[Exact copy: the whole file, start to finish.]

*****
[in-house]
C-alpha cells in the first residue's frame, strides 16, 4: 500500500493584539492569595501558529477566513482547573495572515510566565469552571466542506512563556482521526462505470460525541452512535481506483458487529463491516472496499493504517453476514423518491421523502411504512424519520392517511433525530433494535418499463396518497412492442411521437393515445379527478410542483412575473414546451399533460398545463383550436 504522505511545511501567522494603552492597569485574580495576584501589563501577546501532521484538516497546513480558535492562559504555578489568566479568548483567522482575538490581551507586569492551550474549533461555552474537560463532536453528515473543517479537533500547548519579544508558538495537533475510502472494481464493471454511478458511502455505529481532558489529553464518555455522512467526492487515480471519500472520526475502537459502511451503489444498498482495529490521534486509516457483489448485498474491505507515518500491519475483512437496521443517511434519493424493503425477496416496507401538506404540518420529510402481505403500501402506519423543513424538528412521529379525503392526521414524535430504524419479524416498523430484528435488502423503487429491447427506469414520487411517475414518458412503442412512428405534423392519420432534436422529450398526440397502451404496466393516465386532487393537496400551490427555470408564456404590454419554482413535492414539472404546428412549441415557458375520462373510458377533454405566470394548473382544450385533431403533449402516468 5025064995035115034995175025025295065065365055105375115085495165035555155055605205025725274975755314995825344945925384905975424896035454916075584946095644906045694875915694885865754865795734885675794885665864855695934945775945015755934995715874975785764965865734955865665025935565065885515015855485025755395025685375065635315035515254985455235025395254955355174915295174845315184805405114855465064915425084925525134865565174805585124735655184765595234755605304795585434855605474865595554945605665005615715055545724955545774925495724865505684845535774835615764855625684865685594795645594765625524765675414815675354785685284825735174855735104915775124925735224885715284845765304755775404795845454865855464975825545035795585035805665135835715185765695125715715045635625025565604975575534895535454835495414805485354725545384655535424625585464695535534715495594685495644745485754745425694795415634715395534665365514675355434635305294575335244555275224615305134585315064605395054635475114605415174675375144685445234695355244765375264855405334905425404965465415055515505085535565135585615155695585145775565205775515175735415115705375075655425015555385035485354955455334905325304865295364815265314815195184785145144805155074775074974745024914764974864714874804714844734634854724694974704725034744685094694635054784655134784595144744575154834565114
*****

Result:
[in-house]
C-alpha cells in the first residue's frame, strides 16, 4: 500500500493584539492569595501558529477566513482547573495572515510566565469552571466542506512563556482521526462505470460525541452512535481506483458487529463491516472496499493504517453476514423518491421523502411504512424519520392517511433525530433494535418499463396518497412492442411521437393515445379527478410542483412575473414546451399533460398545463383550436 504522505511545511501567522494603552492597569485574580495576584501589563501577546501532521484538516497546513480558535492562559504555578489568566479568548483567522482575538490581551507586569492551550474549533461555552474537560463532536453528515473543517479537533500547548519579544508558538495537533475510502472494481464493471454511478458511502455505529481532558489529553464518555455522512467526492487515480471519500472520526475502537459502511451503489444498498482495529490521534486509516457483489448485498474491505507515518500491519475483512437496521443517511434519493424493503425477496416496507401538506404540518420529510402481505403500501402506519423543513424538528412521529379525503392526521414524535430504524419479524416498523430484528435488502423503487429491447427506469414520487411517475414518458412503442412512428405534423392519420432534436422529450398526440397502451404496466393516465386532487393537496400551490427555470408564456404590454419554482413535492414539472404546428412549441415557458375520462373510458377533454405566470394548473382544450385533431403533449402516468 5025064995035115034995175025025295065065365055105375115085495165035555155055605205025725274975755314995825344945925384905975424896035454916075584946095644906045694875915694885865754865795734885675794885665864855695934945775945015755934995715874975785764965865734955865665025935565065885515015855485025755395025685375065635315035515254985455235025395254955355174915295174845315184805405114855465064915425084925525134865565174805585124735655184765595234755605304795585434855605474865595554945605665005615715055545724955545774925495724865505684845535774835615764855625684865685594795645594765625524765675414815675354785685284825735174855735104915775124925735224885715284845765304755775404795845454865855464975825545035795585035805665135835715185765695125715715045635625025565604975575534895535454835495414805485354725545384655535424625585464695535534715495594685495644745485754745425694795415634715395534665365514675355434635305294575335244555275224615305134585315064605395054635475114605415174675375144685445234695355244765375264855405334905425404965465415055515505085535565135585615155695585145775565205775515175735415115705375075655425015555385035485354955455334905325304865295364815265314815195184785145144805155074775074974745024914764974864714874804714844734634854724694974704725034744685094694635054784655134784595144744575154834565114